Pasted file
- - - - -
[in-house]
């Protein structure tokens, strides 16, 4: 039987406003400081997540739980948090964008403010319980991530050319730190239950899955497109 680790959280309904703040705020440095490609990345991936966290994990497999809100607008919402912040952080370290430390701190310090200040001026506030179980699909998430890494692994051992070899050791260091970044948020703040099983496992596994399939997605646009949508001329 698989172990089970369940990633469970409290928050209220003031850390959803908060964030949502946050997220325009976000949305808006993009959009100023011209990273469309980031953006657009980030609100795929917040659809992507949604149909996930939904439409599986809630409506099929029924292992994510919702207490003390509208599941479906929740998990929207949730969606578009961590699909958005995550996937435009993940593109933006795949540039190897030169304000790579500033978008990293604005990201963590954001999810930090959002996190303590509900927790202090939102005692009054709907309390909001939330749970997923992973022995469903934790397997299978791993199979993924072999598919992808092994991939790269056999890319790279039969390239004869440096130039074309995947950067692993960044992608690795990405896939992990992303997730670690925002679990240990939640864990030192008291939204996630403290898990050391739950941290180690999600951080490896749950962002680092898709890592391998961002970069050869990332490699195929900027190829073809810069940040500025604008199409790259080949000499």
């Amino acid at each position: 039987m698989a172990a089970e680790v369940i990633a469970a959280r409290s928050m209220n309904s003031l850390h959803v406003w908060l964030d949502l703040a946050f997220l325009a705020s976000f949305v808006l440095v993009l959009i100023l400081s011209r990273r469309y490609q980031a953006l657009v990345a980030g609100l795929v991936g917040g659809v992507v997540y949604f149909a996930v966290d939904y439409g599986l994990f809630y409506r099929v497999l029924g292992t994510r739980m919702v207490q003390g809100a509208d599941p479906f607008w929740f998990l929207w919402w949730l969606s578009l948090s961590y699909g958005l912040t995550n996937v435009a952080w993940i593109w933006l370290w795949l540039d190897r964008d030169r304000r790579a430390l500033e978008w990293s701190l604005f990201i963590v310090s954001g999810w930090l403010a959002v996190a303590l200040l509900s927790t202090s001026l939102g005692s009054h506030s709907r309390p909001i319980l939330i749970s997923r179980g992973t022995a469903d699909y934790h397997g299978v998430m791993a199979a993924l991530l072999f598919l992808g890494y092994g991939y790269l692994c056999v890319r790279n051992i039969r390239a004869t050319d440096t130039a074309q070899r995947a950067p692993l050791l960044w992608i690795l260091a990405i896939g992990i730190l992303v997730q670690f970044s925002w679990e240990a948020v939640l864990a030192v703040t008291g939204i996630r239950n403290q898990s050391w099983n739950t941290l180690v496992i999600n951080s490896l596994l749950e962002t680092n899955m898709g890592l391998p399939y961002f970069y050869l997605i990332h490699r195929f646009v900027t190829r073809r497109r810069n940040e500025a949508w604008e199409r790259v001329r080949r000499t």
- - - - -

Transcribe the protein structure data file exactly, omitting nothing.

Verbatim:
[in-house]
């Protein structure tokens, strides 16, 4: 039987406003400081997540739980948090964008403010319980991530050319730190239950899955497109 680790959280309904703040705020440095490609990345991936966290994990497999809100607008919402912040952080370290430390701190310090200040001026506030179980699909998430890494692994051992070899050791260091970044948020703040099983496992596994399939997605646009949508001329 698989172990089970369940990633469970409290928050209220003031850390959803908060964030949502946050997220325009976000949305808006993009959009100023011209990273469309980031953006657009980030609100795929917040659809992507949604149909996930939904439409599986809630409506099929029924292992994510919702207490003390509208599941479906929740998990929207949730969606578009961590699909958005995550996937435009993940593109933006795949540039190897030169304000790579500033978008990293604005990201963590954001999810930090959002996190303590509900927790202090939102005692009054709907309390909001939330749970997923992973022995469903934790397997299978791993199979993924072999598919992808092994991939790269056999890319790279039969390239004869440096130039074309995947950067692993960044992608690795990405896939992990992303997730670690925002679990240990939640864990030192008291939204996630403290898990050391739950941290180690999600951080490896749950962002680092898709890592391998961002970069050869990332490699195929900027190829073809810069940040500025604008199409790259080949000499």
């Amino acid at each position: 039987m698989a172990a089970e680790v369940i990633a469970a959280r409290s928050m209220n309904s003031l850390h959803v406003w908060l964030d949502l703040a946050f997220l325009a705020s976000f949305v808006l440095v993009l959009i100023l400081s011209r990273r469309y490609q980031a953006l657009v990345a980030g609100l795929v991936g917040g659809v992507v997540y949604f149909a996930v966290d939904y439409g599986l994990f809630y409506r099929v497999l029924g292992t994510r739980m919702v207490q003390g809100a509208d599941p479906f607008w929740f998990l929207w919402w949730l969606s578009l948090s961590y699909g958005l912040t995550n996937v435009a952080w993940i593109w933006l370290w795949l540039d190897r964008d030169r304000r790579a430390l500033e978008w990293s701190l604005f990201i963590v310090s954001g999810w930090l403010a959002v996190a303590l200040l509900s927790t202090s001026l939102g005692s009054h506030s709907r309390p909001i319980l939330i749970s997923r179980g992973t022995a469903d699909y934790h397997g299978v998430m791993a199979a993924l991530l072999f598919l992808g890494y092994g991939y790269l692994c056999v890319r790279n051992i039969r390239a004869t050319d440096t130039a074309q070899r995947a950067p692993l050791l960044w992608i690795l260091a990405i896939g992990i730190l992303v997730q670690f970044s925002w679990e240990a948020v939640l864990a030192v703040t008291g939204i996630r239950n403290q898990s050391w099983n739950t941290l180690v496992i999600n951080s490896l596994l749950e962002t680092n899955m898709g890592l391998p399939y961002f970069y050869l997605i990332h490699r195929f646009v900027t190829r073809r497109r810069n940040e500025a949508w604008e199409r790259v001329r080949r000499t």